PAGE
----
much less examined by alert and
suspicious minds. So much is left to our
"The serious implications of this
unfortunate situation are too dire to
predict, but other predictions can be
made. I have been saving one final
discovery for our discussioi.
"My investigation, which incidentally
is based on the famed Texaco plan (you
know, the only man you can really trust
is the one wearing a star or at least
carrying it in his wallet-everyone else
needs to be carefully regulated by an ever
watchful eye), seems to suggest that there
is a significant correlation between the
amount of the time an instructor spends
in the classroom and the third letter of
that instructor's surname. I haven't the
data here with me at this time, but I'd
merely like to point out the potential
importance of such information in the
future hiring and firing practices.
"For as we all 'kndw so well, it is only
the time an instructor spends in the
classroom that really matters. Higher
education is a simple matter of big
business-either the laborer produces the
desired product, or another laborer is
found to replace him."
"I'm not interested in products or
numbers," came a voice from the corner.
"Who said that?" queried President
Varnish turning his head to face the
I did," came the reply. "Being the
so-called product of this grand
educational scheme, I think I have as
much right as anyone else to contribute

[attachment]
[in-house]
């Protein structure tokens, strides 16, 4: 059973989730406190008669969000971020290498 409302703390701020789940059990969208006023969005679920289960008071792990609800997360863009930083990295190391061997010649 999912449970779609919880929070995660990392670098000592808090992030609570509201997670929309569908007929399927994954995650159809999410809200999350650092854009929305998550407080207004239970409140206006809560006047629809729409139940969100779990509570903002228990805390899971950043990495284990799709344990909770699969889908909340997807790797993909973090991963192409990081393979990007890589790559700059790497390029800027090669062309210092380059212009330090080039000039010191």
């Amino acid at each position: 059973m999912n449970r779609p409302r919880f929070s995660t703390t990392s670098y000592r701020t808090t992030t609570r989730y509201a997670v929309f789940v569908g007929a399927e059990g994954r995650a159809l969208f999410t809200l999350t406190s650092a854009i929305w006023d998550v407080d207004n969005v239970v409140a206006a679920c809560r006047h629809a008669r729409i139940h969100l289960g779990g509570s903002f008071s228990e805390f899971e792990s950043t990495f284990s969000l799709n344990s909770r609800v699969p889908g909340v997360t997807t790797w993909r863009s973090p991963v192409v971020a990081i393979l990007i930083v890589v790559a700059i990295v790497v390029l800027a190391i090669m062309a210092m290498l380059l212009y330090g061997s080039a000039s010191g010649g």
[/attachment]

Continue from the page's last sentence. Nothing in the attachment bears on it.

to this informal discussion.
"For what it's worth, trying to
regulate the teaching experiences of any
group of people has never made too much
sense to me. Until the University begins
to reward good teachers for good
teaching, just as it reinforces publishing
for publishing's sake and research for
research's sake, no amount of coercion is
going to increase the quality of teaching
in the classroom.
"You may possibly get more
instructors in front of students, but that
doesn't mean you'll have finer or better
qualified teaching. Unless the reward
system changes, you'll never have as
many good teachers as you realistically
The silence that filled the room was
finally broken by Regent Crawtoe.
'Though we will take your comments
under advisement, this is a closed-public
meeting. If you wish to address this body,
please submit such a request In writing to
our secretary. Until then, you are politely
advised to restrain from such public
displays. Any show of violence will be
uisi-ussion was resumed.
thursday, October 19, 1972